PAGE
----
Despite the rather high frequency of Toxin B specific hybridomas observed in this fusion, previous attempts were much less successful. The cytotoxic effects of Toxin B required the extreme procedures described herein to complete inactivation. Even with this precaution, mice were generally quite sick after immunization. A possible explanation is that denaturation of Toxin B was sufficiently harsh that stimulated B cells infrequently produced antibodies which recognized the native antigen used in the fusion screening process. In addition, many wells which scored positive in the direct Toxin B screening assay later proved to be reactive with heat stable minor proteins which contaminate the immunogen. Presumably these are the same proteins which are prominent in the Western blots of Toxin B developed using rabbit antisera to Toxin B.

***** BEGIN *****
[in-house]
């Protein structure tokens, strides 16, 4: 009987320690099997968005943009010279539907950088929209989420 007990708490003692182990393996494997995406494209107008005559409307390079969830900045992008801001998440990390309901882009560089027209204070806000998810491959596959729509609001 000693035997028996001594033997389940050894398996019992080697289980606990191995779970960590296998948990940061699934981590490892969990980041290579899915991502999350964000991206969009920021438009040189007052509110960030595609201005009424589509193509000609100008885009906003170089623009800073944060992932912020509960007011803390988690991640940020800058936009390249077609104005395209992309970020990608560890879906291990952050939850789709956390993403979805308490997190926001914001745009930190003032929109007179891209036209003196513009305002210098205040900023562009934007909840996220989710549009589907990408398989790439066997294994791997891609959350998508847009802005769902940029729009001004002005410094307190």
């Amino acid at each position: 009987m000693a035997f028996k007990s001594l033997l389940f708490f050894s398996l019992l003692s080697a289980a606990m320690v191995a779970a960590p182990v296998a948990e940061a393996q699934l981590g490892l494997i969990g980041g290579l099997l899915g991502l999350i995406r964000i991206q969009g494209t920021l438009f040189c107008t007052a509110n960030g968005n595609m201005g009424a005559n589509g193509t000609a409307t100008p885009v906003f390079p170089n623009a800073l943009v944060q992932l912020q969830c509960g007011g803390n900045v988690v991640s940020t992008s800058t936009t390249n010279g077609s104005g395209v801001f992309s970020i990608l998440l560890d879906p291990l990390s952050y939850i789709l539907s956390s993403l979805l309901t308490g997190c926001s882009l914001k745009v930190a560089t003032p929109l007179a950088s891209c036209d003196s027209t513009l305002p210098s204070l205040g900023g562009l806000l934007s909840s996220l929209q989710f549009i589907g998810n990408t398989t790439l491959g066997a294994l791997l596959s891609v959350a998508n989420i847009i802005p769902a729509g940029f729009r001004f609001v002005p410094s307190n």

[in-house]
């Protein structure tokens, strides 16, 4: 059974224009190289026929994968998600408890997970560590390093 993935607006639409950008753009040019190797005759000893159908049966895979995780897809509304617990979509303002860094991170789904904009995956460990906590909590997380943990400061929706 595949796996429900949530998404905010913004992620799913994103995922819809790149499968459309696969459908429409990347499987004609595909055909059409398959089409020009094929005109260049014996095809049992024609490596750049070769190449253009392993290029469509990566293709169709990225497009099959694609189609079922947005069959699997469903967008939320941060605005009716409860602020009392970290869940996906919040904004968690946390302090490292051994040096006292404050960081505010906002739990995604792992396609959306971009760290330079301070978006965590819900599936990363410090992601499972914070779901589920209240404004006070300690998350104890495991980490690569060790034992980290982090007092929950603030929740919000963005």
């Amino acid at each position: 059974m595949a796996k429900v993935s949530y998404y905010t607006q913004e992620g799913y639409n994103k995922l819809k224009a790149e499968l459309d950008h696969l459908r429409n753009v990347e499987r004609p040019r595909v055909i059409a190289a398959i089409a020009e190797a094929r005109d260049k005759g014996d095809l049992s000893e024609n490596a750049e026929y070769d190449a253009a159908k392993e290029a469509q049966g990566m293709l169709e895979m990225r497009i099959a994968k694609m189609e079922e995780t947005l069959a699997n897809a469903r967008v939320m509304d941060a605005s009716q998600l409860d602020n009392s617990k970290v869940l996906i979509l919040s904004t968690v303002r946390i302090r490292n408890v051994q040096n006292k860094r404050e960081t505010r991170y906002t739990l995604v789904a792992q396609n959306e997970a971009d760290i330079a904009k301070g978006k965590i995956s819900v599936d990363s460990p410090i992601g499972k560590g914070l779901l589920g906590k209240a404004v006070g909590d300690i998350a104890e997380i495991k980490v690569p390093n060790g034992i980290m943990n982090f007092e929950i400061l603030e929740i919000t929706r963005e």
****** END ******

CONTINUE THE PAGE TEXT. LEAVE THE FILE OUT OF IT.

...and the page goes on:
Antisera to C. sordellii lethal toxin has been reported to cross react with Toxin B but not Toxin A of C. difficile (Popoff, M. R., Infect. Immun. 55:35-43 (1987)). Antisera to C. sordellii toxin has even been shown to neutralize C. difficile cytotoxicity (Chang, T. W., et al., Infect. Immun. 22:418-422 (1978)). None of the six monoclonal antibodies were reactive in a direct EIA with cell culture supernatant of C. sordellii. Two of the monoclonal antibodies, 5C8 and 5A2, did detect a high molecular weight protein in the Western blot of concentrated cell culture supernatants of C. sordellii. This protein like Toxin B was trypsin sensitive but did not produce immunoreactive fragments with the same molecular weight. None of the monoclonal antibodies detected this antigen in direct EIA. It is likely that differences in the expression level or the ability to coat plastic account for the lack of reactivity of any of the monoclonal antibodies with C. sordellii in direct EIA. It is also possible that the epitope recognized by these monoclonal antibodies is only exposed on denatured C. sordellii toxin. The present Toxin B specific rabbit antisera were reactive with C. sordellii and with C. bifermentans in direct EIA, but were unreactive with C. perfringens. Although some of this reactivity may have been due to conserved epitopes on Toxin B, other antigens in the cell culture supernatants may also contribute to the observed reactivity. This is supported by the strong direct EIA reactivity of the rabbit antisera with the nontoxigenic strain of C. difficile.